MP3 Mila Drumke - Hip to Hip: A Collection of Standards
"Offering that same buzz you get from introducing two friends from different spheres of your life to one another for the first time and finding out they get on famously, Hip to Hip vaporises generation gaps and fills the heart with its generosity.
11 MP3 Songs
JAZZ: Jazz Vocals, ROCK: Americana
Review of Hip to Hip: A Collection of Standards from Hearsay Magazine
The third album from Mila Drumke''s in-house recording enterprise finds her living the lush life and choosing to follow up the unique and astounding Illinois album with a playful selection of standards and gems. The timing is perfect. Jazz vocal seems to be enjoying a resurgence of interest of late; if it''s not exactly a mass market, the unflappably cool record buyers have a variety of new talents (and old songs) to savour. It''s cheering to witness the success of bright young things Lisa Ekdahl, Katharine Whalen and Stacey Kent. Meanwhile all sorts of exhilarating old-new fusions can be found on recent albums like last year''s Red Hot and Rhapsody (a magnificent tribute to George and Ira Gershwin) and Midnight In the Garden of Good and Evil (a riotously curated homage to Johnny Mercer), both of which I unreservedly recommend if you like this kind of thing.
Drumke''s release fits happily alongside those in the way it so meticulously balances respectfulness with revisionism. Her rich and insistent voice (perhaps how Paula Cole might sound if she had a sense of humour?) is a velvet-padded box in which these gems sit perfectly. The arrangements are respectful, sometimes modernist but never unnecessarily ironic. For every song performed in Eastman Color, there''s another delivered in crisp black and white. There are quite a lot of players and singers lining up on here but the sound is never over-egged: Drumke understands how much these songs demand a core band so Adam Ben-David''s effusive piano, Mat Fieldes''s assertive double bass and Charlie Porter''s sashaying trumpet are usually what one registers most.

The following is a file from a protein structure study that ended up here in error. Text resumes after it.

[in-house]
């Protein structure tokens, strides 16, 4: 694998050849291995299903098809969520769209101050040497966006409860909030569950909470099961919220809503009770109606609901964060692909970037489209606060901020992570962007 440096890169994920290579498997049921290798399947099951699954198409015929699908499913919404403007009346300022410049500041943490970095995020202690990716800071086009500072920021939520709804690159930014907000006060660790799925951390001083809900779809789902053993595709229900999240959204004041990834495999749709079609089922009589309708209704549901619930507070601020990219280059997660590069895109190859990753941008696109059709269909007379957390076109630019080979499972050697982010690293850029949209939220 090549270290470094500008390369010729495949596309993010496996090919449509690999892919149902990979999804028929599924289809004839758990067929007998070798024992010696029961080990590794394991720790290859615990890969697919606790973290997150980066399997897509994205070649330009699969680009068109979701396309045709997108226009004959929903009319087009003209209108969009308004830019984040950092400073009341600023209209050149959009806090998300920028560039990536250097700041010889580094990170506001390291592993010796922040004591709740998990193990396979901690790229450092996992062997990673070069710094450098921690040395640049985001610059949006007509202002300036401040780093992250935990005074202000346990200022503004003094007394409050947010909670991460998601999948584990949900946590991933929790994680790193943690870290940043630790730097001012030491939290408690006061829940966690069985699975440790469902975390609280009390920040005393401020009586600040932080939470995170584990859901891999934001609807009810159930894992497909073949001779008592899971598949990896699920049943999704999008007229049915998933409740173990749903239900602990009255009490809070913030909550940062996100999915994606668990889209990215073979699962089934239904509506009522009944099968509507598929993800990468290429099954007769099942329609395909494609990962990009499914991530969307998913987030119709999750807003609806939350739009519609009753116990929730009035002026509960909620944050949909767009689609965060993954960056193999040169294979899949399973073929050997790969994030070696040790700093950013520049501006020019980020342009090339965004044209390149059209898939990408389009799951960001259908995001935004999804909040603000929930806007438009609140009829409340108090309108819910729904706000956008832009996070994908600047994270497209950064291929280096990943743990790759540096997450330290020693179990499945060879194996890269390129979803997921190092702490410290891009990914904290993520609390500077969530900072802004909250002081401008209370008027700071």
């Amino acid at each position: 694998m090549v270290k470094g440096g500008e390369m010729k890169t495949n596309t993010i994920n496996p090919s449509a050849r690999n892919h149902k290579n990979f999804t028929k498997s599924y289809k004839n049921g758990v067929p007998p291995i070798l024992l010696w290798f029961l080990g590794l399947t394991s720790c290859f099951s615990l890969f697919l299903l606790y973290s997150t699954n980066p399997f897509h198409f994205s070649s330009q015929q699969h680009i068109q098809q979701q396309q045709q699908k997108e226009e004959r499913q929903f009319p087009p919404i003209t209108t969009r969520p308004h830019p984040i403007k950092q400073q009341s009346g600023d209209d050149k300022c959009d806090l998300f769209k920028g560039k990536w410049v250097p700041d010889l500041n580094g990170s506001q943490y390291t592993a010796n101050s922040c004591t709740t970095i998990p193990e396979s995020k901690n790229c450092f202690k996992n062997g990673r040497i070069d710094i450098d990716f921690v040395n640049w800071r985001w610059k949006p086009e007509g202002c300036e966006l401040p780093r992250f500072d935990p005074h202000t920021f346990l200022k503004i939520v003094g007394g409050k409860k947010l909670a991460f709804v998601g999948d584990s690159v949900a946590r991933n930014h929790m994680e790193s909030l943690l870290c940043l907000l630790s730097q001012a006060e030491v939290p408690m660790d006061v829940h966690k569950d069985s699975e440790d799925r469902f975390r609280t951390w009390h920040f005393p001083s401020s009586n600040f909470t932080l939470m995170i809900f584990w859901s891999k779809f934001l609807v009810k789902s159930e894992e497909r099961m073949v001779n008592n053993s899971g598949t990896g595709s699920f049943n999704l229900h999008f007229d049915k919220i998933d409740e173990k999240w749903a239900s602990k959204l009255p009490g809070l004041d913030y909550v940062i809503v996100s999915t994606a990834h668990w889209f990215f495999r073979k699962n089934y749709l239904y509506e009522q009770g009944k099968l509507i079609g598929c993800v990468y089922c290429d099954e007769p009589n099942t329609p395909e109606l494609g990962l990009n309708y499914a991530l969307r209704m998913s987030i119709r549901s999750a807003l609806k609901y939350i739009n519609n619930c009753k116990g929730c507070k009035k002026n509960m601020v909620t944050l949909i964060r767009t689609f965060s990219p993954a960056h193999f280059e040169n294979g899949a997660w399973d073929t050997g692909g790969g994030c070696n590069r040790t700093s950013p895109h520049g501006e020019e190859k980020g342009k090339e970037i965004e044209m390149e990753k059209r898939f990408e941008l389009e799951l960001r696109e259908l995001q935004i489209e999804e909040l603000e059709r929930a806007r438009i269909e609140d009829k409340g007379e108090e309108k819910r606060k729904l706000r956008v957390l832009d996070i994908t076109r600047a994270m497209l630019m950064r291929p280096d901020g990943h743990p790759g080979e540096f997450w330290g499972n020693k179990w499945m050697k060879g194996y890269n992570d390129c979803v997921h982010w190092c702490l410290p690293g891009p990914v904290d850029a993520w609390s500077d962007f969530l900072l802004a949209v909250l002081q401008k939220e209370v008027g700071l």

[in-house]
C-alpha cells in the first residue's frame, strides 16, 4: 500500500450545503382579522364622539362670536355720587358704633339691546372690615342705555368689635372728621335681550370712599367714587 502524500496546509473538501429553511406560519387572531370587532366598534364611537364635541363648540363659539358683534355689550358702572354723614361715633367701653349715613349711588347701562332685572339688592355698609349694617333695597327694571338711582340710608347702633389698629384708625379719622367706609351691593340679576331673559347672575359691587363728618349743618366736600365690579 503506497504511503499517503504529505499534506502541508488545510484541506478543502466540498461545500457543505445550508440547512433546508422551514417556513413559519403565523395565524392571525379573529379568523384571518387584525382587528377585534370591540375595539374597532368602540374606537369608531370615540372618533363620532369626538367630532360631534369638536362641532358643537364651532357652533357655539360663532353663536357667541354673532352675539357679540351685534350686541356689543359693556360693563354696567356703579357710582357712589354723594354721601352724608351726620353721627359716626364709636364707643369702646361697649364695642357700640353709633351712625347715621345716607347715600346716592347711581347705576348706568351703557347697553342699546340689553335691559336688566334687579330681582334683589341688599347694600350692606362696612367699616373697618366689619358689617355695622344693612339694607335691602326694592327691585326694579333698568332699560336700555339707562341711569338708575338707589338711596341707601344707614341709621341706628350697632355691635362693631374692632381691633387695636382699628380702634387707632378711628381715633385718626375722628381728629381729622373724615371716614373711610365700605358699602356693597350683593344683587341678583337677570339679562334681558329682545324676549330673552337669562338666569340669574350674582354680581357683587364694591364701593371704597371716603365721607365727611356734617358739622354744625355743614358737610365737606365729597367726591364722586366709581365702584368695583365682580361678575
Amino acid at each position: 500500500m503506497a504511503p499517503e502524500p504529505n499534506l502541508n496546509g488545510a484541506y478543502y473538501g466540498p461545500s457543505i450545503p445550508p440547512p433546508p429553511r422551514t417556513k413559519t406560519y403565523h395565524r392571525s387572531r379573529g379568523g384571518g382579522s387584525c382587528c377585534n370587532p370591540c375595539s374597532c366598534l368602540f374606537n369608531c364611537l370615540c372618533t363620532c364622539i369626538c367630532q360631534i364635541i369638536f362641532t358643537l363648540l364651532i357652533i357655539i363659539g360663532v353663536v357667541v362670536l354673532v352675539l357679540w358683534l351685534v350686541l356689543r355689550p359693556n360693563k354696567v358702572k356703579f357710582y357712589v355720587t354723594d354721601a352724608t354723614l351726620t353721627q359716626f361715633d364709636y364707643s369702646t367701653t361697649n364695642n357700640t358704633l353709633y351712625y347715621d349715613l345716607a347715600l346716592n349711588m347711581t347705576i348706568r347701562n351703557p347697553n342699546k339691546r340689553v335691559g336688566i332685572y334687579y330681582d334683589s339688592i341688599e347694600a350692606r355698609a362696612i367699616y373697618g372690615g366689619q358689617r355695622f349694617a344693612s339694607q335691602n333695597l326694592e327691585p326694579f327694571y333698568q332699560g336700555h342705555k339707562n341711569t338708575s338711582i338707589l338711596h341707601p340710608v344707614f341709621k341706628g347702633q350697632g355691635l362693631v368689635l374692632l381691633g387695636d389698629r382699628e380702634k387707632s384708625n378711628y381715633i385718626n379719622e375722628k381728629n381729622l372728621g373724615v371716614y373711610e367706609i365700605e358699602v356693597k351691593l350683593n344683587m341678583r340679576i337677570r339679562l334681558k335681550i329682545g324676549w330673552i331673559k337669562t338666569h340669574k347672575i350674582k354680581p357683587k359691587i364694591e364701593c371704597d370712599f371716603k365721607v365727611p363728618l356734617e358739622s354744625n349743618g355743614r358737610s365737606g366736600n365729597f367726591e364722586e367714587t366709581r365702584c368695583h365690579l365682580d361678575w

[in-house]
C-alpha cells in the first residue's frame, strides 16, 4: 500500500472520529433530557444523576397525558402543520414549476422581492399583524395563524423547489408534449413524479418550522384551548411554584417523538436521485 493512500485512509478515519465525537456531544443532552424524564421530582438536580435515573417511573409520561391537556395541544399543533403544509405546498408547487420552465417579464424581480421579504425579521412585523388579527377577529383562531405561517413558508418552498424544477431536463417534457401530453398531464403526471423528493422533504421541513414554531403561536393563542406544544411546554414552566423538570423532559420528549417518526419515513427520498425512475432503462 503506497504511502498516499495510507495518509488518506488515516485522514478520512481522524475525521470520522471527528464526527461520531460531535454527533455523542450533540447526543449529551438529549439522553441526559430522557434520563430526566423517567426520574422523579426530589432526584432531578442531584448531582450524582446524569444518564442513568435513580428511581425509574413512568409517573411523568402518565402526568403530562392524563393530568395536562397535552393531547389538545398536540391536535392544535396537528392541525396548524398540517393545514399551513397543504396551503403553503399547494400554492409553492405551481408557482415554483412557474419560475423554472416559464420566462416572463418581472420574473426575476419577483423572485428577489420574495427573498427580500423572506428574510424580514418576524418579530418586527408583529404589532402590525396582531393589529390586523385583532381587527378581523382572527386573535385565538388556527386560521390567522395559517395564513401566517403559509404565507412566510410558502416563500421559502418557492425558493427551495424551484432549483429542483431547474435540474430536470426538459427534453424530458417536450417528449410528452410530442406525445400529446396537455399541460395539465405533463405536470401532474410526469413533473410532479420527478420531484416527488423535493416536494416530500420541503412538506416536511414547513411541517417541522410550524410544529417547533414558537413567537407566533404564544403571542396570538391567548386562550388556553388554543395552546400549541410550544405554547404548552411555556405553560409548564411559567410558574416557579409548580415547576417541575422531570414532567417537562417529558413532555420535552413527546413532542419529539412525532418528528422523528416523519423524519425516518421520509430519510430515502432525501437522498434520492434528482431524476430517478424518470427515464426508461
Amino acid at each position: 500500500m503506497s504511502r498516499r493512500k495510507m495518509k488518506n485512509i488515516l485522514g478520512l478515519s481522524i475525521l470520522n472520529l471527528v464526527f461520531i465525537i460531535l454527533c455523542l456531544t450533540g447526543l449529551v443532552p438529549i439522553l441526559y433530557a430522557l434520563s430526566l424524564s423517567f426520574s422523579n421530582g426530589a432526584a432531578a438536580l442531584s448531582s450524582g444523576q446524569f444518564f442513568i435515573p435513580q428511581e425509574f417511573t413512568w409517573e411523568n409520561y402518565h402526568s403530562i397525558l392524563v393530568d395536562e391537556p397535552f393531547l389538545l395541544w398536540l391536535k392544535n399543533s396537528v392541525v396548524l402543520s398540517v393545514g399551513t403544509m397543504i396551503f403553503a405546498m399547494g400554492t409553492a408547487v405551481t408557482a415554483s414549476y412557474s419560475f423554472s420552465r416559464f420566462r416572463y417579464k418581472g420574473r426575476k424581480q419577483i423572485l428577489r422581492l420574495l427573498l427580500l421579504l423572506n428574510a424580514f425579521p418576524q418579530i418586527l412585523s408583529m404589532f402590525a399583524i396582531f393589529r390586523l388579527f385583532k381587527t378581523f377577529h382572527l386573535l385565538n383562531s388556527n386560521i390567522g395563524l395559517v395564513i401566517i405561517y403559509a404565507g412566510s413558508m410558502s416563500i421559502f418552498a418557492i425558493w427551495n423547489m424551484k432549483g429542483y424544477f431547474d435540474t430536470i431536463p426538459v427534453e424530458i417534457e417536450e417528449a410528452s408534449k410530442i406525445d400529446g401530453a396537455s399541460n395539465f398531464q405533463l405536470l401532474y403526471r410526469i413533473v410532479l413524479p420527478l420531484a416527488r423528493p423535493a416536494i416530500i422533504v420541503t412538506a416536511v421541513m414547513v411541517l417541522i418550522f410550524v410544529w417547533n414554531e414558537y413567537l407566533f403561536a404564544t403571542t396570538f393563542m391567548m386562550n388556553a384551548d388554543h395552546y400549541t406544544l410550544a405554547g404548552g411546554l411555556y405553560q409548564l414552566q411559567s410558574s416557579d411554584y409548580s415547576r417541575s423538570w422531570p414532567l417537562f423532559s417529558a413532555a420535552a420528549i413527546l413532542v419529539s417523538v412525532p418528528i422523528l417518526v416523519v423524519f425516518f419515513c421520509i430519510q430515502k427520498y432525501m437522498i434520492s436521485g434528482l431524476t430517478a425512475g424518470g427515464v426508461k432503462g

Like Kate Bush and Jane Siberry, Drumke produces her own records and does so with such vision and brio that even if the decision is based in economics, it''s hard to believe T-Bone Burnett or Larry Klein could have done a better job. Moreover, it''s probably hard to go wrong with songs like these. I mean, everyone likes this kind of music, don''t they? You''d have to be emotionally and musically illiterate not to have all these tunes and their sentiments already inscribed in your brain somewhere.
A cursory scan through the track listing reveals nothing obscure here - Drumke''s selections are all known universally, much like the emotions they convey for that matter. Take the deadly serious reading of "How Deep Is The Ocean," for instance, probably the standout track in a superior selection. The almost unbearably candid melody takes second-place to the words which are delivered with the solemnity of marriage vows and the deep rhetoric of Renaissance-era wisdom in which each question is answered with another. "How many times a day do I think of you? How many roses are sprinkled with dew? How far would I travel to be where you are? How near is the journey from here to a star?" If you can''t identify with that from personal experience, you probably just wish you could.